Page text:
Local Closed World Semantics - DL 2011 Poster

225 views

Published on

Published in: Technology, Education
0 Comments
0 Likes
Statistics
Notes
  • Be the first to comment

  • Be the first to like this

No Downloads
Views
Total views
225
On SlideShare
0
From Embeds
0
Number of Embeds
4
Actions
Shares
0
Downloads
0
Comments
0
Likes
0
Embeds 0
No embeds

No notes for slide

Local Closed World Semantics - DL 2011 Poster

  1. 1. Local Closed World Semantics for Description Logics Adila Krisnadhi, Kunal Sengupta and Pascal Hitzler Knowledge Engineering Lab – Kno.e.sis Center – Wright State University – Dayton, Ohio, USA 1. Introduction 2. Grounded Circumscription Semantics of OWL (and DLs in general) adheres to the Open Circumscription employs minimization straightforwardly. World Assumption (OWA): statements that are not logical Circumscription in DLs: augment a KB with a circumscription pattern consisting consequences of a knowledge base (KB) is not considered false. disjoint sets minimized, fixed, varying predicates and a preference relation on However, the Closed World Assumption (CWA) — statements that interpretations to pick minimal models as the preferred models. are not logical consequences of KB are considered false — is Drawbacks of circumscriptive DLs: preferable in certain situations, e.g., when data is retrieved from a undecidable when TBox is non-empty and some role is minimized; database, or data is considered complete w.r.t. application. extensions of minimized predicates may contain non-named individuals; Need languages that adhere to the Local Closed World Assumption Grounded circumscription (GC) simplifies circumscription: (LCWA): both OWA & CWA as modeling features in one language. only consider minimized and non-minimized predicates; Users want to specify that individuals in the extension of a extensions of minimized predicates are restricted to named individuals, hence is predicate (concept/role name) are those which are necessarily decidable if the underlying DL is decidable; required, i.e., predicates are minimized. roles can be minimized without losing decidability even when the TBox is not empty. 3. Key Definitions 4. Example (1) hasAuthor(paper1, author1) hasAuthor(paper1, author2) For a DL L, GC-L-KB is a pair (K, M ) where K is an L-KB, hasAuthor(paper2, author3) ∀hasAuthor.Author. M ⊆ NC ∪ NR. Let Ind(K) be set of named inviduals in K. Concept/role name W is minimized w.r.t. K if W ∈ M Take (i) (≤2 hasAuthor.Author)(paper1); (ii) ¬hasAuthor(paper, author3) For any models I and J of K, I is smaller than J w.r.t. M iff Classical semantics: neither (i) nor (ii) is a logical consequence ∆I = ∆J and aI = aJ for every aI ∈ ∆J ; Minimize hasAuthor without UNA: (i) is a GC-inference W I ⊆ W J for every W ∈ M ; and Minimize hasAuthor with UNA: (i) and (ii) are GC-inferences there exists a W ∈ M such that W I ⊂ W J A model I of K is a grounded model w.r.t. M iff for A ∈ M ∩ NC , AI ⊆ {bI | b ∈ Ind(K)} 5. Example (2) for r ∈ M ∩ NR, r I ⊆ {(bI , cI ) | b, c ∈ Ind(K)} I is a GC-model of a GC-L-KB (K, M ) iff: Bear(polarBear) I is a grounded model of K w.r.t. M ; ∃isHabitatFor.(Bear EndangeredSpecies)(arcticSea) I is minimal w.r.t. M . Consider EndangeredSpecies(polarBear) A statement/assertion is a GC-logical consequence (GC-inference) In the original circumscriptive DLs: is not a logical consequence of (K, M ) if every GC-model of (K, M ) satisfies it. Under GC-semantics: is a (GC)-logical consequence 6. Decidability of GC-KB SatisfiabilityFor any DL L with nominals, concept disjunction & concept products: if KB-satisfiability is decidable for L , then so is GC-KB satisfiability.Proof (sketch): Let (K, M ) be a GC-L-KB such that M = MA ∪ MR where MA = {A1, . . . , An} and MR = {r1, . . . , rm} with n, m ≥ 0 and Ai, rj are minimized concept and role names w.r.t. K. The set G(K,M ) that contains precisely all tuples (X1, . . . , Xn, Y1, . . . , Ym) where all Xi ⊆ Ind(K) and Yj ⊆ Ind(K) × Ind(K) is finite. Given a tuple G = (X1, . . . , Xn, Y1, . . . , Ym} ∈ GK,M , let KG be K plus the following axioms: Ai ≡ {a} for every a ∈ Xi and 1 ≤ i ≤ n rj ≡ ({a} × {b}) for every pair (a, b) ∈ Yj and 1 ≤ j ≤ m If (K, M ) has a grounded model I then there exists G ∈ G(K,M ) such that KG has a model J which coincides with I on all minimized predicates. If there exists G ∈ G(K,M ) such that KG has a model J , then (K, M ) has a grounded model I which coincides with J on all minimized predicates. The set G(K,M ) = {G ∈ G(K,M ) | KG has a (classical) model} is finite and membership in G(K,M ) is decidable if L is decidable. There is a pointwise (partial) ordering of tuples in G(K,M ) induced by ⊆ on the tuple components. (K, M ) has a GC-model if and only if G(K,M ) is non-empty where G(K,M ) = {G ∈ G(K,M ) | G is minimal in (G(K,M ), )} The theorem follows since the emptiness of G(K,M ) is decidable. 7. Future/Ongoing Works References Bonatti, P.A., Lutz, C., Wolter, F.: The Tableau algorithm deciding GC-KB-satisfiability, e.g., for ALC: Complexity of Circumscription in Add two grounding rules (for minimized concepts and minimized roles) to the standard ALC tableau algorithm. Description Logic. Journal of Artificial Inference problems beyond GC-KB-satisfiability: Intelligence Research 35, 717–773 (2009) employs the approach of tableau algorithm for circumscriptive DLs Grimm, S., Hitzler, P.: A Preferential additional check for preference clash Tableaux Calculus for Circumscriptive Other future work: investigate exact worst-case complexity of GC-reasoning. ALCO. In Proc. of RR’09. LNCS, vol. 5837, pp. 40–54. Knowledge Engineering Lab. - Kno.e.sis Center - Wright State University - Dayton, Ohio, USA {adila,kunal,pascal}@knoesis.org http://knoesis.wright.edu/faculty/pascal/knoelab.html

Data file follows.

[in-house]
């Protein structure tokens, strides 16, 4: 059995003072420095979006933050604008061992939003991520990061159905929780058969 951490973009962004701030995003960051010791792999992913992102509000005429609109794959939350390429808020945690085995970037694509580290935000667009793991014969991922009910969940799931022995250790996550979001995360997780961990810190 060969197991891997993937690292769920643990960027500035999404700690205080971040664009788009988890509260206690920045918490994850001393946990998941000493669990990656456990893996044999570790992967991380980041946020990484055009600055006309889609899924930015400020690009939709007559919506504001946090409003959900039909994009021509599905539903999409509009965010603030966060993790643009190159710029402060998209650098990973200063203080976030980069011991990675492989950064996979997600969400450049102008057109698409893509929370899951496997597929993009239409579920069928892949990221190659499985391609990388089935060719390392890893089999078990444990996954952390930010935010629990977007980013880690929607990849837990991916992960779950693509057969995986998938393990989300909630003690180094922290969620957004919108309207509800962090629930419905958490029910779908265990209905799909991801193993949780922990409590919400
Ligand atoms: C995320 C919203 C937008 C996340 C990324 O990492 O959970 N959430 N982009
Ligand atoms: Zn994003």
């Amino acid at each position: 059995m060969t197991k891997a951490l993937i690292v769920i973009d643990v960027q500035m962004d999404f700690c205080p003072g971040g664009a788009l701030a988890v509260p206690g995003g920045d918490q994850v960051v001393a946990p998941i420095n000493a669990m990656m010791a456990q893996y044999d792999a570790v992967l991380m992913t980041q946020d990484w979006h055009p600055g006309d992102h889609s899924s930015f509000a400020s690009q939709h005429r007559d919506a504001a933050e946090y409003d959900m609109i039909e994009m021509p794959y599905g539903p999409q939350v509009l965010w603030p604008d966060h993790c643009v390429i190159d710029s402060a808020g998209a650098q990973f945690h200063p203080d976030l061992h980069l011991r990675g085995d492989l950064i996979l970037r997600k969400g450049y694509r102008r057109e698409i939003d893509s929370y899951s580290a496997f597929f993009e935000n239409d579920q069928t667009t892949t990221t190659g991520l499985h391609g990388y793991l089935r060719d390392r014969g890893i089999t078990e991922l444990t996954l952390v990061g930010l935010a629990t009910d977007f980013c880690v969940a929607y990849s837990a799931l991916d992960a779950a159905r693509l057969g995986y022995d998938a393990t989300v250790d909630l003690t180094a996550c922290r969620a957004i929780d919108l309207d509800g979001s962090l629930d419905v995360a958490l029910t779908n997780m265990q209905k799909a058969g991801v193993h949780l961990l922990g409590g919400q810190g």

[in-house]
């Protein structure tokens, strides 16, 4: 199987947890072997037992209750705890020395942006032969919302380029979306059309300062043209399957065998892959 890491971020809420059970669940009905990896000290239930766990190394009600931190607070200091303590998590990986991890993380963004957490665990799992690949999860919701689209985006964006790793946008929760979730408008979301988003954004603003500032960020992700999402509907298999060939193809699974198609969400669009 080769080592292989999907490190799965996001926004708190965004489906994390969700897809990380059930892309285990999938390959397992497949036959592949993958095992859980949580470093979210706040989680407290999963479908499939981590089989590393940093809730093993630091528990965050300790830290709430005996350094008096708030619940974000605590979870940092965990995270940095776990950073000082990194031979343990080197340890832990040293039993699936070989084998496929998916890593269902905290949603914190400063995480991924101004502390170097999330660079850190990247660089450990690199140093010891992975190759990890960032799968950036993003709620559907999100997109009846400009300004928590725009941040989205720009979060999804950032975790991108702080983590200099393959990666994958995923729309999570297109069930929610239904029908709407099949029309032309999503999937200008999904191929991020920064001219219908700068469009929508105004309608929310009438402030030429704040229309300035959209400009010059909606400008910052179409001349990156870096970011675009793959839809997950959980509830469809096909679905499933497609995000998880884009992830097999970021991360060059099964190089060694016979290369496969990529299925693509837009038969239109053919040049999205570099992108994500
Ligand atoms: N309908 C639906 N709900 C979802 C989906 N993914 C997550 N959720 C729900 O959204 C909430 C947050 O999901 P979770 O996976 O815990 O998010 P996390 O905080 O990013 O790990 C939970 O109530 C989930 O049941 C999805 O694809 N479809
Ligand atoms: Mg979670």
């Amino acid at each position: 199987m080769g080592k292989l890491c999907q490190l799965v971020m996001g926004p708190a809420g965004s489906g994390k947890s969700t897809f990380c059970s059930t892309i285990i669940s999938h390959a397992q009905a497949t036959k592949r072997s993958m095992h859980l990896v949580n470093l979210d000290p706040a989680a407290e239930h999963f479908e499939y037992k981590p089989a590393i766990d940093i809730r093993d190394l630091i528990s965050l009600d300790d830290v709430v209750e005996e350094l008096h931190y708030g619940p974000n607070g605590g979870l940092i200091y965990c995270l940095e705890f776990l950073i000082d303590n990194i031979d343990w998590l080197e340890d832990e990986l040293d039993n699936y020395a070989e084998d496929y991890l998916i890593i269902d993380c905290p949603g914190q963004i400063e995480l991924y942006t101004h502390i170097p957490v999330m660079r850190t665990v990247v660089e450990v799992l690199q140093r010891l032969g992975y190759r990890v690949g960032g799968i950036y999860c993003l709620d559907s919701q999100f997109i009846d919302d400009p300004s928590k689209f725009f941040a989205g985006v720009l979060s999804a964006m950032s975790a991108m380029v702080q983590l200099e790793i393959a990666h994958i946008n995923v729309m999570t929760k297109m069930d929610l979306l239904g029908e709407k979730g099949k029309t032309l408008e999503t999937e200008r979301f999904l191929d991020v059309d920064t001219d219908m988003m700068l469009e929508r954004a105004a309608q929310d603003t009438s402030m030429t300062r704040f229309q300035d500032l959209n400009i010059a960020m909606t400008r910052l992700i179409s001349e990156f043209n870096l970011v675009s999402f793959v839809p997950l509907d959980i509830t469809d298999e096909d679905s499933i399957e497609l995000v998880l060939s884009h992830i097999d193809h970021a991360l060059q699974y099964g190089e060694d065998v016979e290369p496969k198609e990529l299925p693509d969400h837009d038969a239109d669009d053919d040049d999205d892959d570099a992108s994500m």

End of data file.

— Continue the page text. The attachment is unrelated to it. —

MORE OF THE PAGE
×